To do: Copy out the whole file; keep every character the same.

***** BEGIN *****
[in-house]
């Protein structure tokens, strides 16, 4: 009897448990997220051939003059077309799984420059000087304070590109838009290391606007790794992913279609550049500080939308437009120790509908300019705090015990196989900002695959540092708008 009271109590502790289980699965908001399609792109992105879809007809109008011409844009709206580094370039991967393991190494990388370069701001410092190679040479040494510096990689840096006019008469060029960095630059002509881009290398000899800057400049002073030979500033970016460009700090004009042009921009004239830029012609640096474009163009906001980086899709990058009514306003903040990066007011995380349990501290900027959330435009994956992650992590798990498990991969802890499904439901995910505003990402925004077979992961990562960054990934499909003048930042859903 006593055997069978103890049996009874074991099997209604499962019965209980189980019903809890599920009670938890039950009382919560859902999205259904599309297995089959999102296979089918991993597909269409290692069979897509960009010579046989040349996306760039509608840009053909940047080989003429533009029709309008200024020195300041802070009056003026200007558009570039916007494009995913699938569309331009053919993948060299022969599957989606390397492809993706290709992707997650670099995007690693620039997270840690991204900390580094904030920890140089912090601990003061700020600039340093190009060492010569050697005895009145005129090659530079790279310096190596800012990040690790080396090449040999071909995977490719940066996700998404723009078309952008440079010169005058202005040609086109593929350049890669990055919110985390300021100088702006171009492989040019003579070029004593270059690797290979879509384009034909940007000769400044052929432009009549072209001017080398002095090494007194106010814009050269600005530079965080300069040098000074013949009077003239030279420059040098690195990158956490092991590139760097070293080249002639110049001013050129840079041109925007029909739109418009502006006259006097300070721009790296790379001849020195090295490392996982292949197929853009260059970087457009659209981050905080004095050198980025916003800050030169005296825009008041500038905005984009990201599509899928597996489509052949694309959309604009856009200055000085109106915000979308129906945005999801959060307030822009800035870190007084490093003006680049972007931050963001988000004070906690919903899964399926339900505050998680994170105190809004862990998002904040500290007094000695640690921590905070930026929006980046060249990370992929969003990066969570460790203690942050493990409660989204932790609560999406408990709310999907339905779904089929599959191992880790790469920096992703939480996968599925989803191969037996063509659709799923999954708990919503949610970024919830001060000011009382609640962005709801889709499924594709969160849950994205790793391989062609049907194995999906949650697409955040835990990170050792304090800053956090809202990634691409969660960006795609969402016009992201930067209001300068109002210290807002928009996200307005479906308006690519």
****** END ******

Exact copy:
[in-house]
């Protein structure tokens, strides 16, 4: 009897448990997220051939003059077309799984420059000087304070590109838009290391606007790794992913279609550049500080939308437009120790509908300019705090015990196989900002695959540092708008 009271109590502790289980699965908001399609792109992105879809007809109008011409844009709206580094370039991967393991190494990388370069701001410092190679040479040494510096990689840096006019008469060029960095630059002509881009290398000899800057400049002073030979500033970016460009700090004009042009921009004239830029012609640096474009163009906001980086899709990058009514306003903040990066007011995380349990501290900027959330435009994956992650992590798990498990991969802890499904439901995910505003990402925004077979992961990562960054990934499909003048930042859903 006593055997069978103890049996009874074991099997209604499962019965209980189980019903809890599920009670938890039950009382919560859902999205259904599309297995089959999102296979089918991993597909269409290692069979897509960009010579046989040349996306760039509608840009053909940047080989003429533009029709309008200024020195300041802070009056003026200007558009570039916007494009995913699938569309331009053919993948060299022969599957989606390397492809993706290709992707997650670099995007690693620039997270840690991204900390580094904030920890140089912090601990003061700020600039340093190009060492010569050697005895009145005129090659530079790279310096190596800012990040690790080396090449040999071909995977490719940066996700998404723009078309952008440079010169005058202005040609086109593929350049890669990055919110985390300021100088702006171009492989040019003579070029004593270059690797290979879509384009034909940007000769400044052929432009009549072209001017080398002095090494007194106010814009050269600005530079965080300069040098000074013949009077003239030279420059040098690195990158956490092991590139760097070293080249002639110049001013050129840079041109925007029909739109418009502006006259006097300070721009790296790379001849020195090295490392996982292949197929853009260059970087457009659209981050905080004095050198980025916003800050030169005296825009008041500038905005984009990201599509899928597996489509052949694309959309604009856009200055000085109106915000979308129906945005999801959060307030822009800035870190007084490093003006680049972007931050963001988000004070906690919903899964399926339900505050998680994170105190809004862990998002904040500290007094000695640690921590905070930026929006980046060249990370992929969003990066969570460790203690942050493990409660989204932790609560999406408990709310999907339905779904089929599959191992880790790469920096992703939480996968599925989803191969037996063509659709799923999954708990919503949610970024919830001060000011009382609640962005709801889709499924594709969160849950994205790793391989062609049907194995999906949650697409955040835990990170050792304090800053956090809202990634691409969660960006795609969402016009992201930067209001300068109002210290807002928009996200307005479906308006690519």